Papular acrodermatitis (Gianotti-Crosti syndrome) is a distinct skin manifestation of acute HBV infection in childhood.47 Skin lesions are maculopapular, erythematous, and nonpruritic, and involve the face and extremities. The syndrome lasts about 15–20 days and can either precede or follow the onset of jaundice in acute hepatitis B. Generalized lymphadenopathy and hepatomegaly have been described.
Other immune-mediated hematological disorders, such as essential mixed cryoglobulinemia and aplastic anemia have been described as part of the extrahepatic manifestations of HBV infection, but their association is not as well-defined; therefore, they probably should not be considered etiologically linked to HBV.
Occult or Latent HBV Infection
Other atypical HBV infections include seronegative occult or latent HBV infections. This heterogeneous group consists of patients who are HBsAg-negative who are either seronegative for all HBV markers or positive for anti-HBc and/or anti-HBs.48–52 Many of these patients are positive for HBV DNA by polymerase chain reaction either in the liver or serum or both. Some of these patients have underlying liver disease, suggestive of ongoing hepatocellular injury from persistent HBV infection. Studies in animal models have demonstrated long-term persistence of viral genomes in the serum and/or liver of animals that have biochemical and serologic evidence of viral clearance and recovery from infection.49, 53 The important question is whether this observation represents ongoing viral replication and therefore clinically significant infection in terms of liver disease and transmission. Existing evidence supports the notion that it indeed indicates low-level viral replication, capable of transmission.49, 54 Studies in liver transplantation revealed transmission of HBV infection to recipients if the donors carried the anti-HBc marker.55 In addition, reactivation of HBV infection in patients with serologic evidence of recovery undergoing immunosuppression or chemotherapy has been reported.56–59 These observations, together with the immunologic studies described above, provide compelling evidence that one may not be able to completely eliminate HBV infection. Patients with serologic evidence of recovery probably have low-level viral replication that is effectively controlled by an active immune response. The possibility that these occult infections are caused by HBV mutants has been proposed. Although mutations have been reported in various regions of the viral genome,60–63 definitive evidence in support of a pathogenic role of these mutants is lacking. Furthermore, whether liver disease can indeed result from these occult HBV infections is controversial. At present, there are no convincing studies in support of a causal relationship. Therefore, these occult HBV infections, other than the special situations described above, may not be clinically important.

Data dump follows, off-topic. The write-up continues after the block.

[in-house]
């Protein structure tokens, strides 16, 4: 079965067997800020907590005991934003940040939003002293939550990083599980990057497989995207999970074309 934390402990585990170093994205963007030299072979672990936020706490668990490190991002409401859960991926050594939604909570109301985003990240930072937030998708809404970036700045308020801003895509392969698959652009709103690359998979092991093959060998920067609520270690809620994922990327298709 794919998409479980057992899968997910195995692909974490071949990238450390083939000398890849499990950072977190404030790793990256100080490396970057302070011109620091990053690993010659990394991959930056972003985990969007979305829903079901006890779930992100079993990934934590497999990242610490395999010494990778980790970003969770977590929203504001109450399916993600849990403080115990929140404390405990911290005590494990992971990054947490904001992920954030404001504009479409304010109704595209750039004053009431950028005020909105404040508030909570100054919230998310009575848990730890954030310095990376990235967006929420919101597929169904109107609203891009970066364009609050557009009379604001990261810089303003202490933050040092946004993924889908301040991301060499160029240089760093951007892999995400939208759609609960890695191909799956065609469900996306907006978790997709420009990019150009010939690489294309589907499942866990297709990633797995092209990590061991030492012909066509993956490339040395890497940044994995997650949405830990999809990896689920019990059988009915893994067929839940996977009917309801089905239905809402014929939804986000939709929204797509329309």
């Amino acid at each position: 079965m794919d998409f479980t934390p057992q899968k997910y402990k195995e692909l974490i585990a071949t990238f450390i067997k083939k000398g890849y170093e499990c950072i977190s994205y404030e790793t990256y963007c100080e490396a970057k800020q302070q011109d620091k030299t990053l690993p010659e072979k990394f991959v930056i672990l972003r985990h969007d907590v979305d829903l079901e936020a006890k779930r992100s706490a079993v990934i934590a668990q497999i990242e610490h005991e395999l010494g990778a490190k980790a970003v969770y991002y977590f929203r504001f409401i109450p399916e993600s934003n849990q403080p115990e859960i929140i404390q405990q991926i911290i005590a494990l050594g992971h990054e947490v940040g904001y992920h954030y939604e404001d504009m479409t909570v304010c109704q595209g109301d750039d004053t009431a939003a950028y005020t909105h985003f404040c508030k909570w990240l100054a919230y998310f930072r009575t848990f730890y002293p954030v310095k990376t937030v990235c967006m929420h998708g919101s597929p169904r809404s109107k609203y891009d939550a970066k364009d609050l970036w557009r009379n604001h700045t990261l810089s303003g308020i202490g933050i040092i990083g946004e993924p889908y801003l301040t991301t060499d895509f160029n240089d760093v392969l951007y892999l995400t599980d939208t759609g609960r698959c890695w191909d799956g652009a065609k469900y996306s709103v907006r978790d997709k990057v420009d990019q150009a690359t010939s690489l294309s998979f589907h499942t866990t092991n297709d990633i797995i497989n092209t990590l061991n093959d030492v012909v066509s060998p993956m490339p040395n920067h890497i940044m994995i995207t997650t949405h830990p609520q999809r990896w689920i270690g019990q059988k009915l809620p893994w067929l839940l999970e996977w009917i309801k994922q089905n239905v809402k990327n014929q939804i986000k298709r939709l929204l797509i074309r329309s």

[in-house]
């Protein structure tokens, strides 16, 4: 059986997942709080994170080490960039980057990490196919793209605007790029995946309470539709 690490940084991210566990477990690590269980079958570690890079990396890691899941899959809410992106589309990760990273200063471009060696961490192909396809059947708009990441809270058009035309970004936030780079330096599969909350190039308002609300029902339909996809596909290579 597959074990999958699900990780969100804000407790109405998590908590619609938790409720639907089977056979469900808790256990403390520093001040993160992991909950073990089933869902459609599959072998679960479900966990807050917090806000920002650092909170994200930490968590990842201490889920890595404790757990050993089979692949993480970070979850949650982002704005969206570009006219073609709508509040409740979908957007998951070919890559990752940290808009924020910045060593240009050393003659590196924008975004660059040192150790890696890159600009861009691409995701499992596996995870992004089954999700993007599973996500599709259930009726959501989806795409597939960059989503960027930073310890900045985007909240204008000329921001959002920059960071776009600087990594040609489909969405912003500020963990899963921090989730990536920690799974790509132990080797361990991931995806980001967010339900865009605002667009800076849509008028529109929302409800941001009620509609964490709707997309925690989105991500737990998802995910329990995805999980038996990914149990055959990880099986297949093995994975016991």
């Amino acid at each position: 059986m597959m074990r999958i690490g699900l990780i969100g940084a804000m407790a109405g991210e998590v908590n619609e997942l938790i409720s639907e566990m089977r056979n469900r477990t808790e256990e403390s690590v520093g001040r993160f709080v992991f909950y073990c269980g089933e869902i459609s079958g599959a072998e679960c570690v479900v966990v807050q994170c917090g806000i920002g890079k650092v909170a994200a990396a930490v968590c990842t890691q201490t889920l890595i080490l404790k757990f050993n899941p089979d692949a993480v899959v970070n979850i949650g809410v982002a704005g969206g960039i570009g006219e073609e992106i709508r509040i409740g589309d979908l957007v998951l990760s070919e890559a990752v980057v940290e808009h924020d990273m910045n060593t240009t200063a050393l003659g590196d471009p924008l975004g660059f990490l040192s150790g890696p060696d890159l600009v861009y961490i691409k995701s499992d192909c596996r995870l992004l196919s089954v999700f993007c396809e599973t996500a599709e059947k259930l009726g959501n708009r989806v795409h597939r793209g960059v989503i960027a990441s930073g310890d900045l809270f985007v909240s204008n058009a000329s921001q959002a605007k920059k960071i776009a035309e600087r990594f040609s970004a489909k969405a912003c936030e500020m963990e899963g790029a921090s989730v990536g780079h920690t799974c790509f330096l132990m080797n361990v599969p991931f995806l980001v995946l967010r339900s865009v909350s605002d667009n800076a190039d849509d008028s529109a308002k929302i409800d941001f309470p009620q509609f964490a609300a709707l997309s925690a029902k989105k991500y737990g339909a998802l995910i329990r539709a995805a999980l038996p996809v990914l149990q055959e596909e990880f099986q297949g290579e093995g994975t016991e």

Important Questions and Needs for Future Research
1How does HBV establish productive infection in vivo and what is the host response early during the infection? Despite well-described information on the clinical manifestations and natural history of acute HBV infection, detailed knowledge of the virus-host interaction during this stage remains poorly defined. Advances in this area would offer a better understanding of the pathogenesis of HBV infection and its associated disease.
2What is the immunologic basis of chronic infection and hepatocellular injury? There have been great strides in understanding the virology and immune response of HBV infection, but the molecular mechanisms whereby the host fails to clear the virus and develops chronic infection remain largely unknown. In addition, the adaptive evolution of virus under host immune pressure remains to be elucidated. Finally, the pathogenesis of various extrahepatic manifestations associated with HBV infection is poorly understood. Further research in these areas is crucial not only in better understanding the natural history and disease progression but also in improving treatment for chronic hepatitis B.
3What is the genetic basis of the diverse clinical manifestations and disease outcomes of HBV infection? With the recent advances in genetic and genomic medicine, there are increasing opportunities to elucidate the genetic basis for variations in expression and susceptibility to HBV-associated diseases. Genome-wide association studies and other genomic technological advances would provide crucial information to identify useful genetic markers for disease outcome, clinical manifestations, and treatment response of HBV-associated disease.